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What Car? says

2 out of 5 stars

For Small-hatch space for supermini money; good safety equipment

Against Lots of body roll, a sloppy gearchange, and a cheap feel to the interior

Verdict It's roomy, practical and cheap, but it's neither nice to sit in nor pleasant to drive

Go for… 1.8-litre petrol

Avoid… 1.6-litre petrol

Kia Shuma Hatchback
  • 1. It’s important to check that the manual gearbox still changes gear smoothly, without any resistance or grinding
  • 2. If you're buying a 1.8 LX, check that the air-con works all the time, and not just when the car is stationary
  • 3. The interior doesn't feel terribly robust. Loose and flimsy trim may be a problem as the miles mount
  • 4. All the controls feel flimsy, and the dashboard looks cheap and nasty
  • 5. Rear passengers are well catered for, too, and even three adults can fit in the back at a pinch
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Kia Shuma Hatchback full review with expert trade views

The Shuma II is not a bad-looking car. From some angles, it actually looks more like a saloon than a hatchback, but there's only one five-door hatchback body style.

Sadly, there’s nothing special about the inside. All the controls feel flimsy, while the dashboard looks cheap and nasty. The seats are not uncomfortable, though, and because the driver’s chair adjusts for height and the steering column for rake, there is a good range of driving positions.

Rear passengers have plenty of space, too, and even three adults can fit in the back at a pinch. Boot space is impressive as well, and all models get a split-folding rear seat.

Compared with its predecessor, this Shuma II rides reasonably well, but it suffers badly once the surface deteriorates, and the chassis is plagued by body roll. Once you're on the move, there’s excessive road and engine noise, and the gearchange feels decidedly substandard.

Trade view

Martin Keighley

Good value hatch but no image and rougher than a badger's rear

Martin Keighley
Valuations expert,
What Car? Used Car Price Guide

There are only two engines to choose from in the range, and both are petrol. The 1.6-litre offers some financial advantages, but nevertheless we prefer the 1.8.

It may only have a 13bhp advantage over the 1.6-litre unit on paper, but you can really feel the difference on the road. And, it’s not just the extra acceleration - 0-60mph in 9.7sec compared with 11.5sec - that makes the difference. The crucial benefit is how much quieter and more refined the 1.8 is on the motorway.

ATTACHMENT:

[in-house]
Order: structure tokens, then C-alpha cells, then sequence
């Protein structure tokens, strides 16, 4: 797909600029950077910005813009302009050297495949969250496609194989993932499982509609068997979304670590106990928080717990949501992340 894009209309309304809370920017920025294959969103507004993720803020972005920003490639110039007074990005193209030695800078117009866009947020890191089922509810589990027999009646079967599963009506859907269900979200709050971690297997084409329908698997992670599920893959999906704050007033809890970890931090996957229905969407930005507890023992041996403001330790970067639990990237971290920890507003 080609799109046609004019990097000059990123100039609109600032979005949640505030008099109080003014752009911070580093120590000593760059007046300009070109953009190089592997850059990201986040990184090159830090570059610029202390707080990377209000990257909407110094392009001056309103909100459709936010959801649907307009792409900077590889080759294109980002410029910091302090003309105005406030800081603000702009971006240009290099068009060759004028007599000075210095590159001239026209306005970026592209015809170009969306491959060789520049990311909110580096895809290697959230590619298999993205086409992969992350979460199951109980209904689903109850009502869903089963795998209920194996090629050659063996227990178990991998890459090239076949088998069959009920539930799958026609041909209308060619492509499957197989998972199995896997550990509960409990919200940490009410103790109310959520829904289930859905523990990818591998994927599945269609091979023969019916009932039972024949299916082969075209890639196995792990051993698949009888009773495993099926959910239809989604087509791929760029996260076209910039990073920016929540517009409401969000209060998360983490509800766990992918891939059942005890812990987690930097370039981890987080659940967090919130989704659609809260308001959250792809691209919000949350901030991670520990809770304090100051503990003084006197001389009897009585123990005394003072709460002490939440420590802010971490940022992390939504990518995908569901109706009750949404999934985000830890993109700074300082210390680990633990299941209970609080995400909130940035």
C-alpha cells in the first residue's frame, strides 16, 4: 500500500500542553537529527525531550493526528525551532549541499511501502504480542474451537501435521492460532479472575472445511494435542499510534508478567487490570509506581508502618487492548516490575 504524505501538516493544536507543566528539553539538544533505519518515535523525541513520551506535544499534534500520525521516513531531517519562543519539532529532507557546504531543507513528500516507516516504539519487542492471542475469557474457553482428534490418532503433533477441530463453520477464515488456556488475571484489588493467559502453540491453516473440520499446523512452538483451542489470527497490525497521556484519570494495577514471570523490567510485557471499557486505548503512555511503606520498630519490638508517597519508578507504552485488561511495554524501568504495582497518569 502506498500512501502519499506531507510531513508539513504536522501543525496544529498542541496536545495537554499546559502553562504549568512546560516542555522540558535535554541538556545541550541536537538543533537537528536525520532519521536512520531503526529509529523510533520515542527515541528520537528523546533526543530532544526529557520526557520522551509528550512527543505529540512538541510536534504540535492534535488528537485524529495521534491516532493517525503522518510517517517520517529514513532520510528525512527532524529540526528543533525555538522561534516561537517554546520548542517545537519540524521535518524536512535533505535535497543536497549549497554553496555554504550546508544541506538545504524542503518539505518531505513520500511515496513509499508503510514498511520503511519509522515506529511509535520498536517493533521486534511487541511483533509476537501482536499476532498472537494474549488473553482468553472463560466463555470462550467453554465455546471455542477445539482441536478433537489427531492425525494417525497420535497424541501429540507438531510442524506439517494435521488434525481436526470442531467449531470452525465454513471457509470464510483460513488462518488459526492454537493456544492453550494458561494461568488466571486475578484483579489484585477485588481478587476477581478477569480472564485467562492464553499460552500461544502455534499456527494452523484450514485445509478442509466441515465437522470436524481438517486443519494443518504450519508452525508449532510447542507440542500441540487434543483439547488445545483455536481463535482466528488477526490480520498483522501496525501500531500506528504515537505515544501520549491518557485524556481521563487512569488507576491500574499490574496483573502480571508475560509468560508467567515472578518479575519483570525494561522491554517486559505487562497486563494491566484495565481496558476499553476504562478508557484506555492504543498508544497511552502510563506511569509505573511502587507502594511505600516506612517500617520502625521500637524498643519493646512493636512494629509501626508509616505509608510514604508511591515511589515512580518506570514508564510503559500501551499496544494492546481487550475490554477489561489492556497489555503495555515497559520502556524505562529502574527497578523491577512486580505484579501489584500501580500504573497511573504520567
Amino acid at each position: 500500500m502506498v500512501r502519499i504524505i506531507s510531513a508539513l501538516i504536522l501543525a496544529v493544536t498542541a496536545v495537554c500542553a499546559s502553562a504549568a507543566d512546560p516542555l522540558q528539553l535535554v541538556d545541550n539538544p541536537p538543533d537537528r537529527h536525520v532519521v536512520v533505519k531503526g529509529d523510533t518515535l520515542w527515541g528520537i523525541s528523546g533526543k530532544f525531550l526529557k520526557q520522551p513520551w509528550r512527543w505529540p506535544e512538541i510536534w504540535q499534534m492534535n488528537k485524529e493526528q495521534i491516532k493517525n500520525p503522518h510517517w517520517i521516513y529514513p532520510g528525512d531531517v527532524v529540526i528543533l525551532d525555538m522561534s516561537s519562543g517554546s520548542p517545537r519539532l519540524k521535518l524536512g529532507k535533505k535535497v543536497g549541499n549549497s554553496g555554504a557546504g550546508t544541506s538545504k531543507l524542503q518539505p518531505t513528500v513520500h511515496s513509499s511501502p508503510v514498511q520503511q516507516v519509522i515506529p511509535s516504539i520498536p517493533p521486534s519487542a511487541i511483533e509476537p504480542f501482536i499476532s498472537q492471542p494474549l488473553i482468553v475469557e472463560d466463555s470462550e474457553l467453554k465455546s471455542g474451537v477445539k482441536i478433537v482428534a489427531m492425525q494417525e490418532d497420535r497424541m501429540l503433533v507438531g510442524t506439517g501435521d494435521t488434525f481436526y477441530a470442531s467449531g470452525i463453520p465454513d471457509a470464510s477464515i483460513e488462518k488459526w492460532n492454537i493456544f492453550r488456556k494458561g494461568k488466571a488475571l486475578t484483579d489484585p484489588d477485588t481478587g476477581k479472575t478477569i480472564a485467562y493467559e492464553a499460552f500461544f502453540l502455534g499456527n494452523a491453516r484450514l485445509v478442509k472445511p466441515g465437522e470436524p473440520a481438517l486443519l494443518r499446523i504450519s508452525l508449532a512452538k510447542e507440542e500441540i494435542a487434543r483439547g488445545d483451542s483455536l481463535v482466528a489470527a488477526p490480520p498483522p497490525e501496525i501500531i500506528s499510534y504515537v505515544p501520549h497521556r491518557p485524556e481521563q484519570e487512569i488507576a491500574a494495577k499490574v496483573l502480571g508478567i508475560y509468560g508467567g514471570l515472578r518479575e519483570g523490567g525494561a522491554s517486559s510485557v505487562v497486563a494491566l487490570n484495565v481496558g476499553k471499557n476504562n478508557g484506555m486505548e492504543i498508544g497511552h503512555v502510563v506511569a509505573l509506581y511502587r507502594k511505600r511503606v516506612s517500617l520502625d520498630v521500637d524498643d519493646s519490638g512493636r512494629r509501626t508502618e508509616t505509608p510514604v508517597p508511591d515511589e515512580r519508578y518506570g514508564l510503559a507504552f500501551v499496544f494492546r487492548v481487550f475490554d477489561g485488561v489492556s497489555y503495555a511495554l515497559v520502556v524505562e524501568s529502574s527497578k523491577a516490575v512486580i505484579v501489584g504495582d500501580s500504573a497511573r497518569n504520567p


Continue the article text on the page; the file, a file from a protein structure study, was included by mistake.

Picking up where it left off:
Safety is good across the range, with every model getting twin airbags, anti-lock brakes and electronic brake distribution. Happily, the 1.6 L isn’t as poorly equipped as it sounds, getting four electric windows, power-steering and remote central locking. Our favourite, the 1.8 LX, is perfectly adequate, with air-con and rear parking sensors included, while the 1.8 SE has full leather, a CD player and alloy wheels.

Trade view

James Ruppert

Not that popular, cheap 1.6L makes sense especially Ice Ltd Ed

James Ruppert
Used car guru

You certainly won’t have to take out a second mortgage to buy a Shuma. When it was introduced in February 2002, it didn’t exactly hold onto its value with an iron grip, so in terms of interior space per pound, the car offers good value.

Unfortunately, whichever engine you choose, fantastic fuel economy isn’t going to be on the cards. The 1.6 claims 35mpg and the 1.8-litre just 31mpg, and it will be even worse if you end up with a car with the optional four-speed automatic gearbox.

Insurance is pricier for the 1.8, too - group 9 as opposed to group 7 for the 1.6. Major service intervals are set at 10,000 miles, which is reasonable. And, although Kia dealers charge the lowest hourly rate of any franchise, average repair costs can still be pricier than most rivals'.

Trade view

Martin Keighley

Good value hatch but no image and rougher than a badger's rear

Martin Keighley
Valuations expert,
What Car? Used Car Price Guide

Mechanically, the Shuma has a fairly sound reliability record, but the same can't be said of the interior. Loose and flimsy trim may well be a problem as the miles mount.

If you're buying a 1.8 LX, check that the air-con is in good working order, and don’t just do it when the car is stationary. Find a steep hill and turn the air-con unit on and off as you drive up the hill to check for any loss of power from the engine. You can, of course, expect a small drop-off, but we have had reports of engines struggling with the air-con running. If it does, just forget the car.

You should also check the gearbox, as the slack gearchange may have led previous owners failing to select gear correctly. It’s important that the manual 'box is still swapping ratios smoothly and sweetly, without any resistance or graunching.

Trade view

James Ruppert

Not that popular, cheap 1.6L makes sense especially Ice Ltd Ed

James Ruppert
Used car guru
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